We were called the Flaps - named after a feminine anatomical feature - until Garreth came up with Spinning Pygmies, which was funnier. I'm fairly sure the material on this first tape derives from a single Saturday afternoon, early 1987, kicking off with just Carl and myself, then Garreth turning up in time for Dinosaur Man, then Mark and Paul until we're all jamming away without any real idea of what we were doing, or how any of this could ever be turned into songs. I recall these improvised sessions as a fucking racket, which is essentially what they were, but the more I replay the tape, the more it all begins to sound like a rockier version of one of those German groups from the seventies. Some of the later pieces could almost be described as grooves, particularly those with Mark's sax honking away like a lonely seal.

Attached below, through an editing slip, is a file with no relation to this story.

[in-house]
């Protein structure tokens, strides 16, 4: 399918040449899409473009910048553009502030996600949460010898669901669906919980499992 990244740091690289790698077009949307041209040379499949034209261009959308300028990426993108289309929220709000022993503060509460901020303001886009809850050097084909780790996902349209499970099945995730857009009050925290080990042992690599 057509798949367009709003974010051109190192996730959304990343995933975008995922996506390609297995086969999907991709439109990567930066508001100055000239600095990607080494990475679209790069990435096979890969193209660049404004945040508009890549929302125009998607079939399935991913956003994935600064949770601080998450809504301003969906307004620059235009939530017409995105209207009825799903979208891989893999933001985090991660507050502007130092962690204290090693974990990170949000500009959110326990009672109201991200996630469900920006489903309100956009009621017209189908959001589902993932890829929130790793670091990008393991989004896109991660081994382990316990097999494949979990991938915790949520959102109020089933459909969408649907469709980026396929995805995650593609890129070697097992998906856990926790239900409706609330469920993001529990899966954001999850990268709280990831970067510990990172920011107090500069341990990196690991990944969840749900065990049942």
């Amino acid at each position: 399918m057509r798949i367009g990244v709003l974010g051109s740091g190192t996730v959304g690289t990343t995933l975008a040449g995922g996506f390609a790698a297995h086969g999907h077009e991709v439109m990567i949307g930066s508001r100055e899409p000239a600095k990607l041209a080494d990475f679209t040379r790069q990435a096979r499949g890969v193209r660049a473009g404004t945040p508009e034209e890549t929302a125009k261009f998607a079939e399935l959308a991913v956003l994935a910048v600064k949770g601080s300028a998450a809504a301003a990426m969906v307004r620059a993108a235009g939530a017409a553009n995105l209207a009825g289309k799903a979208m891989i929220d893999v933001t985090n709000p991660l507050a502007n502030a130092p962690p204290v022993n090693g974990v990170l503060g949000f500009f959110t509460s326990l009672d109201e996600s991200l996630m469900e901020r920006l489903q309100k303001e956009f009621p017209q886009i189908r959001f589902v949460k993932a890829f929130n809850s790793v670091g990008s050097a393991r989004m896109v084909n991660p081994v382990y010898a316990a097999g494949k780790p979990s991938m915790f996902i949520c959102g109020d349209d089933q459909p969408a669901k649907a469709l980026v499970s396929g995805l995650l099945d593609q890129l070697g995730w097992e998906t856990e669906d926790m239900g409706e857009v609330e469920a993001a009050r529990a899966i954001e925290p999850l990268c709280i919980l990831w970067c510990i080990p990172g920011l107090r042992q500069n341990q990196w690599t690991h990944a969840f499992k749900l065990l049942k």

Ordinarily I would have chopped out all the fannying around, people asking is it recording?, me saying rude words into my Casio SK1 sampler then playing them back at different pitches whilst giggling, and so on, but it was difficult to divide this tape up into cohesive tracks, and in the end I've left it more or less as it is. Make of it what you will.

1 - Concrete Shoes
2 - Hard to Dance

3 - Burned from Behind
4 - Breasts Painted Black
5 - Dinosaur Man
6 - Going No Place
7 - Here's Fatty
8 - Free Jazz
9 - Ramoneo & Juliet
10 - General Pissing Around
11 - What Do You See?
12 - B&B
13 - Louie
14 - What's Going On In My Pants?
15 - Can't Get Enough I
16 - Can't Get Enough II
17 - Bad Disco
18 - Who Owns the Flaps?
19 - From Space